Raelyn Nelson Band

Raelyn Nelson Band

Nashville, Tennessee, United States | Established. Jan 01, 2013 | INDIE

Nashville, Tennessee, United States | INDIE
Established on Jan, 2013
Band Rock Country




"I have seen the future and it's Willie Nelson's granddaughter"

Like the “ethical” (their word) psychotropic drug industry, the music recording business exists to discover, refine, and distribute new product to alter minds and enhance well-being. So when a euphoric sound makes its way into anyone’s ears — let alone the best new music I heard in years — without the benefit of professional dispensers or promoters, you have to wonder: “How did that happen?”

Sure, loads of musical artists pop up on the charts straight out of their first basement recording sessions, but that’s not the case for an original, addictive hybrid style you could call “punk ’n’ billy,” as practiced by a veteran crew known as The Raelyn Nelson Band (RNB).

Imagine three blond, three-chord rocker fellers backing a neo-Linda Ronstadt/Rosanne Cash lead singer, to tunes out of The Cars meet The Chicks. It’s been eight years since they began, yet odds are you’ve never heard them, nor of them, even close to their Nashville roots. But this is a band you should know about.

Listening to the RNB for the first time feels like they’re already inside your head, drawing on rockabilly, British rock, thrash, and outlaw country priors, with hard-driving, toe-tapping, smile-inducing originals. A good place to start is the Raelyn Nelson Band’s website, featuring the low-budget video for “Friend,” a kickass action-comedy accompanying her classic breakup song, punctuated with Raelyn’s refrain “I may be small, but I am pretty strong” summing up her infectious persona.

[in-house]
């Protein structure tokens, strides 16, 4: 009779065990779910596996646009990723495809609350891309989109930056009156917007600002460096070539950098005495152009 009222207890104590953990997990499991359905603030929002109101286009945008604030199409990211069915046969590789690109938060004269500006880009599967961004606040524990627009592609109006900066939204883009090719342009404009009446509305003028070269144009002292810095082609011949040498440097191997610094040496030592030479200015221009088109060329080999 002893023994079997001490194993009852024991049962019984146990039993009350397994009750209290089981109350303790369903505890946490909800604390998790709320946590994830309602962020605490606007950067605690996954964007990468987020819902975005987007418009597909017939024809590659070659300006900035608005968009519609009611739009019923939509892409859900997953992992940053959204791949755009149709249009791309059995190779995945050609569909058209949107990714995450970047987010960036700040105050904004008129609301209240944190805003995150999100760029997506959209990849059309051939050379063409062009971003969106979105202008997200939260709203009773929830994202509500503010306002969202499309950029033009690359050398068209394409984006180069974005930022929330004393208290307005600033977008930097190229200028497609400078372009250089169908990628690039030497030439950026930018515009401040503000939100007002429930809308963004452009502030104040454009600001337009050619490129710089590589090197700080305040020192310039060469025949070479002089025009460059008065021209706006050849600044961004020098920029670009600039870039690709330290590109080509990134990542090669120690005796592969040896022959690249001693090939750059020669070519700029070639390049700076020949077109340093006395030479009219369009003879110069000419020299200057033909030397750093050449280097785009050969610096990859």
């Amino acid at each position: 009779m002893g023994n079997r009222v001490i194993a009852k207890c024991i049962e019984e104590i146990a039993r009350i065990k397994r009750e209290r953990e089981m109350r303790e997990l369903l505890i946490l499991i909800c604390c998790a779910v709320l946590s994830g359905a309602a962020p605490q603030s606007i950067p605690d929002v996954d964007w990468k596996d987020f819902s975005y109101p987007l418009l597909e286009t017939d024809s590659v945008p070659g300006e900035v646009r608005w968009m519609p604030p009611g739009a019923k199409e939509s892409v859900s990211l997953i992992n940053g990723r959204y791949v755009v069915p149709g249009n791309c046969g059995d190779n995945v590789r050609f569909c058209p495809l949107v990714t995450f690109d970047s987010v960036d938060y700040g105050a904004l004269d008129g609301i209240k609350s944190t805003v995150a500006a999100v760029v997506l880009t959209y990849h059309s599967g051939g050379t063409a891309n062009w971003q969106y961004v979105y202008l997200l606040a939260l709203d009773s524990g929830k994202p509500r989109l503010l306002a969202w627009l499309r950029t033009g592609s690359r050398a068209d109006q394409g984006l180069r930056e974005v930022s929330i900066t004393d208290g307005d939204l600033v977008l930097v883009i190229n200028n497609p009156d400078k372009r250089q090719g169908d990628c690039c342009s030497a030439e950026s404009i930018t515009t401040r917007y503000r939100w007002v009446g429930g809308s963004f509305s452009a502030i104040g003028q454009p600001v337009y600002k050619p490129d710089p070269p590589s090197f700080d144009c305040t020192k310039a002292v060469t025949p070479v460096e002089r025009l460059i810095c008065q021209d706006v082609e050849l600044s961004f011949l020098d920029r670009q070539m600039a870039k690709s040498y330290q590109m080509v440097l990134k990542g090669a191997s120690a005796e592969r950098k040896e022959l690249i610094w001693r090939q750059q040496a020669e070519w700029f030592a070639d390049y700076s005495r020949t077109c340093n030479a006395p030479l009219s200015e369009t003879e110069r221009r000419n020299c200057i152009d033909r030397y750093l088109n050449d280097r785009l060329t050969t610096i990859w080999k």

After a first addictive taste, the band’s album-length 2019 release, Don’t—with its cover art homage to the classic Clash London Calling album—is the way to go, either streaming or on CD. The collection includes wasted, brash, and woo-manly anthems like “Weed and Whiskey,” “Nothing On,” and “Rebel Girl.” Order a small-batch CD online and Raelyn mails it out personally, scrawling her autograph in red Pentel. She may add a free black and white sticker proclaiming, “I SMOKED WEED WITH WILLIE NELSON’S GRANDDAUGHTER.”

Raelyn Nelson Band cover

Indeed, Raelynn was born into show biz aristocracy, a third-generation progeny of mythic songwriter, singer, free-spirit and American iconic doper Willie Nelson. He’s been an influence throughout her life. Among her earliest memories is being taught by her dad and “Papa Willie” to sing “On the Road Again” when she was three or four. When she was 14, the player of a legendary worn-through guitar known as “Trigger” gave her a prized new Martin, on which she still composes her songs.

Growing up in Nashville, almost 900 miles northeast of Willie’s Texas home, Raelyn developed a songwriting style of her own, with less emphasis on wordplay and more hot flashes of emotion. For all her faster, louder rhythms “Papa Willie” has been fully supportive. Among the Raelyn Nelson Band’s earliest big gigs were a couple of Willie’s outdoor Farm Aid concerts in 2014. Since then, they’ve also shared the stage at Willie’s legendary Fourth of July picnics. He even sang harmony on one of Raelyn’s earliest recordings, “Moon Song.”

Willie Nelson Raelyn Nelson
(Credit: Courtesy of Raelyn Nelson)

“He’s told me he’s really proud of me,” Raelyn beams. “He’s always telling me: ‘you’re on a roll. Keep doing what you’re doing.” In the wake of anyone telling her to change, he advises her: “you just stick to your guns.” She adds: “Of course he would say that. He went through people trying to change him.”